Today, 6.5 million Americans over the age of 65 have a severe visual impairment and this is a problem that a few of our teammates hold near and dear to our hearts. We saw that there lacks options available and wanted to know, "How could we make a tool that improves quality of life while introducing as little complexity as possible?" Furthermore, with close to 60% of elderly and 92% of Americans having cell phones it makes for the perfect tool to empower the visually impaired.
The app utilizes the front facing camera and a minimalistic UI to analyze a room, then providing feedback reguarding the surroundings. Furthermore, by enabling the user to use voice commands they can interact through a much easier mean and find out important information. Some features include being able to tell which side of the room and item of interest is on, and describing the general surroundings.
The app is built on a React Native core allowing us to instantly have a cross platform tool working for both iOS and Android. (Despite none of us owning an android device) It then uses microsoft's azure computer vision API to tag different quadrants of the image and analyze for what objects preside. Furthermore, we used the phones default voice to text API's for analyzing what the user has spoken to then correspond it to a command.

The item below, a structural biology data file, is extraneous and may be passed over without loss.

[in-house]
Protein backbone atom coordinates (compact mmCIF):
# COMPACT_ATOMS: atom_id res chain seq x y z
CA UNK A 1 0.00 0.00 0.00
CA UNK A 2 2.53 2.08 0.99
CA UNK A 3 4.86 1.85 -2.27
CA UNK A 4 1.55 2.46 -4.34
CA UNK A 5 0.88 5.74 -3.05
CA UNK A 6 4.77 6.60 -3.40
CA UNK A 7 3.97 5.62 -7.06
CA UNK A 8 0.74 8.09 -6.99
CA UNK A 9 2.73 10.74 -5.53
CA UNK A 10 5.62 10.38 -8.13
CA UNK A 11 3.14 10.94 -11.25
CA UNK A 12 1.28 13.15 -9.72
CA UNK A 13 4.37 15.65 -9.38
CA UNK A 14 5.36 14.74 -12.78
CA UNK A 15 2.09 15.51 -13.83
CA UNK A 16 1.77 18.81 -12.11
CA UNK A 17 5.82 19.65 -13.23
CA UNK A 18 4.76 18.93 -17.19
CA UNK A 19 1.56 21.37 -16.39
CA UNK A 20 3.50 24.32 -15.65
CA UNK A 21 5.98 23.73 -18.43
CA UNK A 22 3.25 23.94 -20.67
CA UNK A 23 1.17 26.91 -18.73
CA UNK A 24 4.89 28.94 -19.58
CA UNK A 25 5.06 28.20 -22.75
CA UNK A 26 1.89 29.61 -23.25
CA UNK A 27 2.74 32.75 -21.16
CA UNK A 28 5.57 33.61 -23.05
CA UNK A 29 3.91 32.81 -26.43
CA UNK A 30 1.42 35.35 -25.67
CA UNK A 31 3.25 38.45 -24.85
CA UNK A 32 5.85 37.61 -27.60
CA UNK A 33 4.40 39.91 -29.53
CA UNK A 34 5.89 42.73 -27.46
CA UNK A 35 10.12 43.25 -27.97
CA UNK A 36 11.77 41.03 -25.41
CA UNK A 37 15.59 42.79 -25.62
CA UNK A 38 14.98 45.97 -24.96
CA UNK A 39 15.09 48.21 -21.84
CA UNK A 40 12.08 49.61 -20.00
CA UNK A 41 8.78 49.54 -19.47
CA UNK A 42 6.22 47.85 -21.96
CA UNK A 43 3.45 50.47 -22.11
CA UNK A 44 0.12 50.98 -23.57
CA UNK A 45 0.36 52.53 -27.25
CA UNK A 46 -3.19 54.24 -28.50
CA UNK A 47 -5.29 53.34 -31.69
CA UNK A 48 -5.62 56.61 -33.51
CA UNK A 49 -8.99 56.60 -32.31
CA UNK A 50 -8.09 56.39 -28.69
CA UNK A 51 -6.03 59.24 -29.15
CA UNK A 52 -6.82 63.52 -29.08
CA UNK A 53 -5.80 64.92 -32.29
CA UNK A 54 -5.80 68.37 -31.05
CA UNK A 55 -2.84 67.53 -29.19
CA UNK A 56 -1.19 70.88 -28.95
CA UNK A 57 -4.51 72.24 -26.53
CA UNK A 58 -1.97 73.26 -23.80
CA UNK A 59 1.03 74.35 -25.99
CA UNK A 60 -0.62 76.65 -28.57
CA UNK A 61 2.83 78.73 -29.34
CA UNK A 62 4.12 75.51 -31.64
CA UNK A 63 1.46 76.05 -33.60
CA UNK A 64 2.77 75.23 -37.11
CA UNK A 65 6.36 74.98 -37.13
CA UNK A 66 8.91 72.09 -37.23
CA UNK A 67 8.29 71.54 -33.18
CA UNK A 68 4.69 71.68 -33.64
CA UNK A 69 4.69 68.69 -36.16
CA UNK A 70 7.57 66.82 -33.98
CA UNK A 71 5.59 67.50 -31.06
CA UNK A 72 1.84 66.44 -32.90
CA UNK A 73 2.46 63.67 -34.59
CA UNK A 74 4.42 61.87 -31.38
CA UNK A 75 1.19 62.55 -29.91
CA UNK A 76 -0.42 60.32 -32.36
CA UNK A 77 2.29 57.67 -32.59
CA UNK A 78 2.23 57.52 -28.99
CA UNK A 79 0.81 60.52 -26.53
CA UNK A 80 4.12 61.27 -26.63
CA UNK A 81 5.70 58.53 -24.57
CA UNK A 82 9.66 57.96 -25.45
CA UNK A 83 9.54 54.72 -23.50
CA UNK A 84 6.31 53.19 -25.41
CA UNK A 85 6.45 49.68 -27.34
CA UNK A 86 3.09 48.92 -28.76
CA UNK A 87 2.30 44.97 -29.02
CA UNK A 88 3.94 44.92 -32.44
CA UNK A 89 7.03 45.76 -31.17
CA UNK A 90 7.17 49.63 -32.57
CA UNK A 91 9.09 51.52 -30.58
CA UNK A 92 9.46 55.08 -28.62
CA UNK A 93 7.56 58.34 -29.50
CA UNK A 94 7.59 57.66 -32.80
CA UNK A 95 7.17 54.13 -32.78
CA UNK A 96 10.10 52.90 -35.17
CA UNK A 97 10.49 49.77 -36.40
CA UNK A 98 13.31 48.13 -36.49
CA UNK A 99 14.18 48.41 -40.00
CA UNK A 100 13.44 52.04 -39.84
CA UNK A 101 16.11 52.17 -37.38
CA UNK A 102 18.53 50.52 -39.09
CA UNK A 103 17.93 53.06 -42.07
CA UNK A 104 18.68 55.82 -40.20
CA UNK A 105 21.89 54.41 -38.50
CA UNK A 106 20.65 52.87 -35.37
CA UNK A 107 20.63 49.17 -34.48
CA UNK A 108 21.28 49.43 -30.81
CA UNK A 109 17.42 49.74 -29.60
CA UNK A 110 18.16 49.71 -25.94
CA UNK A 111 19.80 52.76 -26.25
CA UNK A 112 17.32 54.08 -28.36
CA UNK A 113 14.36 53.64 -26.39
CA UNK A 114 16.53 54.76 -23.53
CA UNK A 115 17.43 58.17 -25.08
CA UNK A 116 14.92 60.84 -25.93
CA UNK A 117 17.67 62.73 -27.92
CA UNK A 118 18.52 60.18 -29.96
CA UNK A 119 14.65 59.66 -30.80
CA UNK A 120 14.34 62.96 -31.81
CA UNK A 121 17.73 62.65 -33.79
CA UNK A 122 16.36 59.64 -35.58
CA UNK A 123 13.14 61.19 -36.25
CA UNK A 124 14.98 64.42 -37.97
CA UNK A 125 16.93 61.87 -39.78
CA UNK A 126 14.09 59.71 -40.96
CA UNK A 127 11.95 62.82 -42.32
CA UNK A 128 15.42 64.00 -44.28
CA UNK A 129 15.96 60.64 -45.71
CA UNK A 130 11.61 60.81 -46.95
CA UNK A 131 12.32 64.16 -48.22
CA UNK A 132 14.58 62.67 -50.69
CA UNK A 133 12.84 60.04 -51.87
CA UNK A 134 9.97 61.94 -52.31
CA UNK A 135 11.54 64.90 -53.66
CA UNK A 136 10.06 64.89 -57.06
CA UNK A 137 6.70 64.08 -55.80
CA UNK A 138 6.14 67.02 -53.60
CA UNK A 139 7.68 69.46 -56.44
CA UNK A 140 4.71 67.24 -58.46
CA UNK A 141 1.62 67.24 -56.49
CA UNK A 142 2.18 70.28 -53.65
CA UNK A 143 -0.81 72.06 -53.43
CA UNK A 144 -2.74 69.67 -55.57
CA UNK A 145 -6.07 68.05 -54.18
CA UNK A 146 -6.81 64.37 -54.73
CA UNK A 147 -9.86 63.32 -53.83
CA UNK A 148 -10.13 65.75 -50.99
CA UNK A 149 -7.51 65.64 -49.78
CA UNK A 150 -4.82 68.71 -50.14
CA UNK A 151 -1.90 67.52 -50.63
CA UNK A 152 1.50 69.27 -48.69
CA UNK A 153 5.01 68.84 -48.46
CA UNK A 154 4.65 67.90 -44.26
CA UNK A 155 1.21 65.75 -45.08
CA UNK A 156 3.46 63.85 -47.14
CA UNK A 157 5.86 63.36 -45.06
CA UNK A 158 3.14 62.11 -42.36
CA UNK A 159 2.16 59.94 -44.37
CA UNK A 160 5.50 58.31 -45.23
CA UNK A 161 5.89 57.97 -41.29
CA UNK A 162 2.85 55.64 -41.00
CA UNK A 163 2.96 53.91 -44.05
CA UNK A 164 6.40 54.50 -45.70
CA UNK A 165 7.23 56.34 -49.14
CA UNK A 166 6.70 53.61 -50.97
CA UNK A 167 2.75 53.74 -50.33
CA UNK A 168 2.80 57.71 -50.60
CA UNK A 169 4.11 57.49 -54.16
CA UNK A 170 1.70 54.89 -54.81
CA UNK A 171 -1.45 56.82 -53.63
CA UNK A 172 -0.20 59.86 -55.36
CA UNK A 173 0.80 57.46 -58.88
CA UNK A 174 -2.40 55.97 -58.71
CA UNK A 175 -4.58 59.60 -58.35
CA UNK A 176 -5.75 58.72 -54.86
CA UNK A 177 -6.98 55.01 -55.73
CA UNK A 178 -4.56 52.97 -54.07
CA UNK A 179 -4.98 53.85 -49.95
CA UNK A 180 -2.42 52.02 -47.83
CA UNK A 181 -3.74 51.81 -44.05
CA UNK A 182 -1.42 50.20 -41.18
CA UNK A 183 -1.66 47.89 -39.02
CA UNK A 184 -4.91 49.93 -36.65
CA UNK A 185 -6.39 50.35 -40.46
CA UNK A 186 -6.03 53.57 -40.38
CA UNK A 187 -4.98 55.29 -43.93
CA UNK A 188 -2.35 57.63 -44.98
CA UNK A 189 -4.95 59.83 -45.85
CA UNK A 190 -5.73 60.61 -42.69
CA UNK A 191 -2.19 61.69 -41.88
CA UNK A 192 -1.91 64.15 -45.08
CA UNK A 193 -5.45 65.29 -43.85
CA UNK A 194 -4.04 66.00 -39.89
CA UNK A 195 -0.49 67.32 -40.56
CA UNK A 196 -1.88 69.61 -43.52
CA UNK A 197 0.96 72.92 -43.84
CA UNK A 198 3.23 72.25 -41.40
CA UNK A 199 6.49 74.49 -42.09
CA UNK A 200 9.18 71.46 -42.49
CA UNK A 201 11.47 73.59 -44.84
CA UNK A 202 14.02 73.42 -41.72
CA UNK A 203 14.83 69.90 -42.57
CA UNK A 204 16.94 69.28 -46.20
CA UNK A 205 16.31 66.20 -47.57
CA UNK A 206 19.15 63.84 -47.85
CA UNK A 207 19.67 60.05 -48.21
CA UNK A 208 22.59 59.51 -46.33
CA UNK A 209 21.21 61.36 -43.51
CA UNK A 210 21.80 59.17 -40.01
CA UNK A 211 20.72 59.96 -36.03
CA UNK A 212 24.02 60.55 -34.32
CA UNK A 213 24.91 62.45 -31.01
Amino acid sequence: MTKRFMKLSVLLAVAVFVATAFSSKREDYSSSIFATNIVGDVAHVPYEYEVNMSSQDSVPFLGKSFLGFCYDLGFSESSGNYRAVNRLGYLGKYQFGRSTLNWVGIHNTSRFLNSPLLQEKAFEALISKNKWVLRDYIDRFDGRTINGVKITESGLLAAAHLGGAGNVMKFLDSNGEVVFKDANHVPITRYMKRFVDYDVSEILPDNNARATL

We initially built out a TensorFlow model that would do object detection but learned that the latency associated was too high for it to be valuable. We also we discovered many of the per-trained models we wanted to use lacked many of the common house-hold objects we saw as important.
We learned a lot about machine learning and how to build a decent model. Some of our team members gained knowledge on React Native and how to build a complex app using the platform.
Our hopes is to actually move to our own Machine Learning model that is trained with house hold objects and with a server that utilizes CUDA cores. Consequently, by using a more specific type of object detection we could provide more specific instructions on how to navigate a room. Finally, we desire to bundle the sensors into a more compact contraption.